September has come around again, and with it a new influx of students into Edinburgh. I like the sudden hustle and bustle of the university, even if all the lecturing staff seem completely stressed out at the moment! Last week we had a couple of events to welcome the new postgraduates into the maths department. On Tuesday was the departmental welcome party, where I got to meet the new staff and students for the first time. I started chatting to an ex-number-theorist-turned-probability-student, and suddenly two hours had passed and the whole blackboard was covered in knots and other crazy symbols. I love it when that happens! I learnt a lot of stuff and also felt completely motivated about my own research again.
Watching someone enthusiastically talking about their work, clearly in complete thrall of the beauty of the subject, is something I will never get bored of. And it’s something I hope to capture in the lecturers here at Edinburgh, by interviewing them and filming them talking about their research. The ‘Outreach’ pages I wrote for the maths website are finally online, and I have a section called ‘Spotlight on research‘ where I will be posting these interviews. So far I’ve only done one, and I haven’t yet got a video camera to film the interview, so I hope the written article will do the subject justice.
Speaking of videos, I thought that before I go ahead and try doing professional filming, I should at least try making and editing a little video at home. My idea for a short clip was to document all the many sheepy items that we have in this flat, because there now seems to be quite a lot! I persuaded Julia to help me out, and this is the result:
The most difficult thing was not in making the video but in editing it afterwards. This version was put together by Windows Live Movie Maker, mainly because I haven’t yet found some decent open-source software to use. It would have been nice to edit the audio separately from the video, which WLMM isn’t able to do. Suggestions welcome!
The final thing I want to mention from this week is my meeting with a young music student. Harry came to see me on Friday morning, having just started his PhD and wanting ideas for a composition. Topology is not a stranger to the music scene; composers like Bach, for example, made music containing a Möbius-strip-like structure. Harry’s idea was to get the maths behind a knot into his music.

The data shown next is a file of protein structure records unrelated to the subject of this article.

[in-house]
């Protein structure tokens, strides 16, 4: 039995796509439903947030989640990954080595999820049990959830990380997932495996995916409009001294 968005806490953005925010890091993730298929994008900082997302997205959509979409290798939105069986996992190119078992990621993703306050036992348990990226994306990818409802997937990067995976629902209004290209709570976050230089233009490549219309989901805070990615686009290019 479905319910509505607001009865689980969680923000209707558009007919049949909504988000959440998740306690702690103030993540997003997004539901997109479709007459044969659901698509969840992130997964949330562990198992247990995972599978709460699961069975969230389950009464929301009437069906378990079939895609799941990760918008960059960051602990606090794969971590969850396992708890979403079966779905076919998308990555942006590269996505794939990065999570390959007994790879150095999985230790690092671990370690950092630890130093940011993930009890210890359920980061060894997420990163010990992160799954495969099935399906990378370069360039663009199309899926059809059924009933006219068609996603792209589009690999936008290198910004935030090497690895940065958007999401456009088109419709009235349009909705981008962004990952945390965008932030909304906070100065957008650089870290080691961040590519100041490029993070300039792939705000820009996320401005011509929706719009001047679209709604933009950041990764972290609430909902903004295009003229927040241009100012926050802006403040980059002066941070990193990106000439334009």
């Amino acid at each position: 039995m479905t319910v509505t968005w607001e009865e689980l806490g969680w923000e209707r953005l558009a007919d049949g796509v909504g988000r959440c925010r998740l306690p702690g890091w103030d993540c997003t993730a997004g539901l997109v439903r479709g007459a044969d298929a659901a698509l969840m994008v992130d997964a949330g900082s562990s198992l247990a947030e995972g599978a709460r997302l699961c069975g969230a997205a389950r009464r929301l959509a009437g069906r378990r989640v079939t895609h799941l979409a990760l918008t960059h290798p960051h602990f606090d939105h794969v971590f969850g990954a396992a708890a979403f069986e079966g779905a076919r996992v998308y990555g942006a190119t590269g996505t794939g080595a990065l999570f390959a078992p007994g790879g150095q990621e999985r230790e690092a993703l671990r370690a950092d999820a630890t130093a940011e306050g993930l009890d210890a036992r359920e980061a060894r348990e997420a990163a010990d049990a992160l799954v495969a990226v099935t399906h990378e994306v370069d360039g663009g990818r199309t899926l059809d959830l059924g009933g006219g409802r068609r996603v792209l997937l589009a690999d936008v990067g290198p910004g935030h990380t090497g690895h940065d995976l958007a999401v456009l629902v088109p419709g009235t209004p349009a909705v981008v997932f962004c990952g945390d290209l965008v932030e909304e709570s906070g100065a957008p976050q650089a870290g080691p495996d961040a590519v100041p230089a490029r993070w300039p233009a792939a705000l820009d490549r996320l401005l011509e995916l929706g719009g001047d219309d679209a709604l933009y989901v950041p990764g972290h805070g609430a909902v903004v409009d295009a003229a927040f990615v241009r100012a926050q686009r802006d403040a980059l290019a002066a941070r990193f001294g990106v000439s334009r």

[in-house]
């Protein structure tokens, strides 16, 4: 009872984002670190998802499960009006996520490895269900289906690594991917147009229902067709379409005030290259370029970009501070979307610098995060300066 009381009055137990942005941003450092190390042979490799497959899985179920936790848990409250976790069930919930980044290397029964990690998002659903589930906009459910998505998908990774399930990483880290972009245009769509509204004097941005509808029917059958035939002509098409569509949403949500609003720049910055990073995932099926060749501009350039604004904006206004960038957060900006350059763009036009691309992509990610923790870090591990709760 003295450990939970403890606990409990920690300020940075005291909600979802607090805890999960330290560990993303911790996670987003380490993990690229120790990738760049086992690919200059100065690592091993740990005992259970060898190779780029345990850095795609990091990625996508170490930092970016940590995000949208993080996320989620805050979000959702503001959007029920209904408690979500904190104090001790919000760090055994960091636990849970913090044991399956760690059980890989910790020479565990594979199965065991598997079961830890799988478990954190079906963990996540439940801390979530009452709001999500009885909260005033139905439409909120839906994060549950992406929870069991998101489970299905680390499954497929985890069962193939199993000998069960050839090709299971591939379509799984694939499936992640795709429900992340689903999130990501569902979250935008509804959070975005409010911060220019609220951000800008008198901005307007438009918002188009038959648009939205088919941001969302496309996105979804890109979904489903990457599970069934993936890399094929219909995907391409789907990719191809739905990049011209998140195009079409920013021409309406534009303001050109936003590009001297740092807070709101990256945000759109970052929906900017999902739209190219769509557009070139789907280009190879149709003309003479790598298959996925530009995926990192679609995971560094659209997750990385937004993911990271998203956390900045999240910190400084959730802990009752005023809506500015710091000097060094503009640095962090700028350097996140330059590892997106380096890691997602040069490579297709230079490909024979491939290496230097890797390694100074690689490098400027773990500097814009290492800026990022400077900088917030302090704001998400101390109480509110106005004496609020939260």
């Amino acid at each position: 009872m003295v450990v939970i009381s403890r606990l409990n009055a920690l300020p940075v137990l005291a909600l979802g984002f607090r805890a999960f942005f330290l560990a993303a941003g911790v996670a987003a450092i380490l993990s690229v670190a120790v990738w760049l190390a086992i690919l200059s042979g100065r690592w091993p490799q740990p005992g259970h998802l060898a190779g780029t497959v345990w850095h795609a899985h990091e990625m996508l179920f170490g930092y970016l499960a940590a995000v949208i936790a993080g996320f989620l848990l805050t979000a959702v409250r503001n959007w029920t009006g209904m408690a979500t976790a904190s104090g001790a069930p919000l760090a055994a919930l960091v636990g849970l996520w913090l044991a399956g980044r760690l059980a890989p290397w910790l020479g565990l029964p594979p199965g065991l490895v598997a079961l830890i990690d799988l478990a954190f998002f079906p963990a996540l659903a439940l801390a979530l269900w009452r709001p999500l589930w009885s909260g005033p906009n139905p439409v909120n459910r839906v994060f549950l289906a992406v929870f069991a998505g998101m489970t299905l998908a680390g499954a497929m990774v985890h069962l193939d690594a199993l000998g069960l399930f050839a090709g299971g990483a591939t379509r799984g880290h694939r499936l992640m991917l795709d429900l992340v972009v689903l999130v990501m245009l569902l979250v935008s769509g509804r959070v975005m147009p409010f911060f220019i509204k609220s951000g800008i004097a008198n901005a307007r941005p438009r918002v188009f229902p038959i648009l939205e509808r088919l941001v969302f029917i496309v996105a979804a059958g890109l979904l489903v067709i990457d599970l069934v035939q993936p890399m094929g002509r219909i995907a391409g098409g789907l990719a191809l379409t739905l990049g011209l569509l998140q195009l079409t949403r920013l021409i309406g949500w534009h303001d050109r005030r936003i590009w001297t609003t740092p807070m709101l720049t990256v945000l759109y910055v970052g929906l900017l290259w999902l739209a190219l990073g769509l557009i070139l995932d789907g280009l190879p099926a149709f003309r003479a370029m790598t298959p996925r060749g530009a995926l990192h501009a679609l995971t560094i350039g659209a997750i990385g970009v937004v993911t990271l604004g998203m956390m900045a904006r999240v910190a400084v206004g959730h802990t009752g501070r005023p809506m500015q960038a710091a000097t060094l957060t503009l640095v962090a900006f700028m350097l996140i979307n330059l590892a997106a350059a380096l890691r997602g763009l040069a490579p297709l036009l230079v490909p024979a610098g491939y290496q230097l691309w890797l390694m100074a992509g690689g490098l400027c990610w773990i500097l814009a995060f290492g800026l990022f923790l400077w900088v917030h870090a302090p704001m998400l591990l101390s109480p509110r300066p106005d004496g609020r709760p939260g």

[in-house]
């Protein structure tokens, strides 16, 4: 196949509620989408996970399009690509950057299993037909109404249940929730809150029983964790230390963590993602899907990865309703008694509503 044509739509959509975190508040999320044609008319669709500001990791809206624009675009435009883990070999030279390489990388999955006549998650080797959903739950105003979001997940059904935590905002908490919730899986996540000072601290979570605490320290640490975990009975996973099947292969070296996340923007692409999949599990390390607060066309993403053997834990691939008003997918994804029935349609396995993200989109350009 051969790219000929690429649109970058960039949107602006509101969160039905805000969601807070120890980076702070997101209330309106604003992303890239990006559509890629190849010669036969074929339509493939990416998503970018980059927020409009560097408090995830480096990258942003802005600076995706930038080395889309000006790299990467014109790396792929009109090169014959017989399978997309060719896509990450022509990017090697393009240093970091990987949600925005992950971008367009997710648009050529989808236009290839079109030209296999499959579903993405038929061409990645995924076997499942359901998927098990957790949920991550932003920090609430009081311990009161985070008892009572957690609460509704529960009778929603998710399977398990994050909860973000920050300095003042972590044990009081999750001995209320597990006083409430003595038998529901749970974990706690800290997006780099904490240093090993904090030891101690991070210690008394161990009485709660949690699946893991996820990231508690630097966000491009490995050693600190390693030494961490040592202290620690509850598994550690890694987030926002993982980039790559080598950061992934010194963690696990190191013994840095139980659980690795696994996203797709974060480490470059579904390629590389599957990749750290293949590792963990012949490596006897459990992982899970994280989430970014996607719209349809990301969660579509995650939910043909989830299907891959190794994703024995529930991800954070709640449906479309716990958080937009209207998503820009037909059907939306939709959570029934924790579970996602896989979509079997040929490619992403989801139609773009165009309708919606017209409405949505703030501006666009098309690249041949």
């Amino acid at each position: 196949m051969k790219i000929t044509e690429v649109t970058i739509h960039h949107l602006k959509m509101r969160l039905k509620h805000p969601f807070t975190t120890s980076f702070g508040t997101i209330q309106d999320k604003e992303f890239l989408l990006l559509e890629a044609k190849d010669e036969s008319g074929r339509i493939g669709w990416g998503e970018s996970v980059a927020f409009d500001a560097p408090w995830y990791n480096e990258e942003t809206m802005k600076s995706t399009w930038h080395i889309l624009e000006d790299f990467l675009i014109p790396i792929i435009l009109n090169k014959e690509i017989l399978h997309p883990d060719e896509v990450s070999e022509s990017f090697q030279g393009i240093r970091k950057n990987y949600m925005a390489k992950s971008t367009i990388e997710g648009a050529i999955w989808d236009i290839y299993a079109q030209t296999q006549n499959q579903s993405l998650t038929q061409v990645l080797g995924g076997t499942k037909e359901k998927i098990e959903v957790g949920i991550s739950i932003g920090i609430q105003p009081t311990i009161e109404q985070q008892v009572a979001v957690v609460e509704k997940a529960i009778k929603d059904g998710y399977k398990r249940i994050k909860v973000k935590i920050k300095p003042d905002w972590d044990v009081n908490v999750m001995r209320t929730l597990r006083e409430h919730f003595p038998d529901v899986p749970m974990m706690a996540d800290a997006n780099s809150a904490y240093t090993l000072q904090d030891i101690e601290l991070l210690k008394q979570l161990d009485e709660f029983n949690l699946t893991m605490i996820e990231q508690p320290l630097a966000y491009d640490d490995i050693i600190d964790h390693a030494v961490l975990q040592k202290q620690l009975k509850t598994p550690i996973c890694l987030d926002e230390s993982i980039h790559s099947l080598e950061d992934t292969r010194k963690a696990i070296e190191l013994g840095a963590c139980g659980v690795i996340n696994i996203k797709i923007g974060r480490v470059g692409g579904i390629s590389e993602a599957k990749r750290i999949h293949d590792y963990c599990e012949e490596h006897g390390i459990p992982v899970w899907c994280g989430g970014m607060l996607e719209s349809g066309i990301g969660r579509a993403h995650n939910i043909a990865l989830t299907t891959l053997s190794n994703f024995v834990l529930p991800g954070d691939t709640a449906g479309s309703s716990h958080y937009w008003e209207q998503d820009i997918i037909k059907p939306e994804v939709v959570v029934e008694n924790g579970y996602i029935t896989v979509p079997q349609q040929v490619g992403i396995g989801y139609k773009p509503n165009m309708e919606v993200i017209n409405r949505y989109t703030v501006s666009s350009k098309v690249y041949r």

“How on earth do you encode the structure of a knot into a piece of music?”, was my immediate response. Thinking about it for a bit, I thought that maybe you could encode some symmetries of a knot (such as mirror-symmetry or orientation-invariance) into the music. Then I thought that maybe it would be easy to make music from a braid, since you’d just need a few interweaving melodies. But when Harry came along, one of the first things he said was “If you just give me a matrix then I can turn that into a composition.” Well, that was all the encouragement I needed! My thesis is very much built on the idea of making a matrix from a knot and using that to tell me about the knot’s 4-dimensional properties.
20 minutes later and Harry’s notebook was filled with my attempts at trying to explain Seifert surfaces, Seifert matrices and slice knots. I mentioned to him how I was very impressed at his speed of understanding; he seemed to pick up concepts that other people (with more of a maths background!) would struggle with for hours. Slightly bemused by my comment, Harry thought about it for a few seconds, and then said that it wasn’t so strange after all, because mathematicians and musicians think in the same way. Both subjects are highly creative and abstract, involve writing down symbols and (at least in mine and Harry’s case) thinking of concepts in a very visual way. When he composes music, he ‘sees’ it in the same way I can ‘see’ my 4-dimensional knots.
I hope that together Harry and I can do more to put music and maths together and to popularise both subjects. I will let you know if more developments happen on the subject!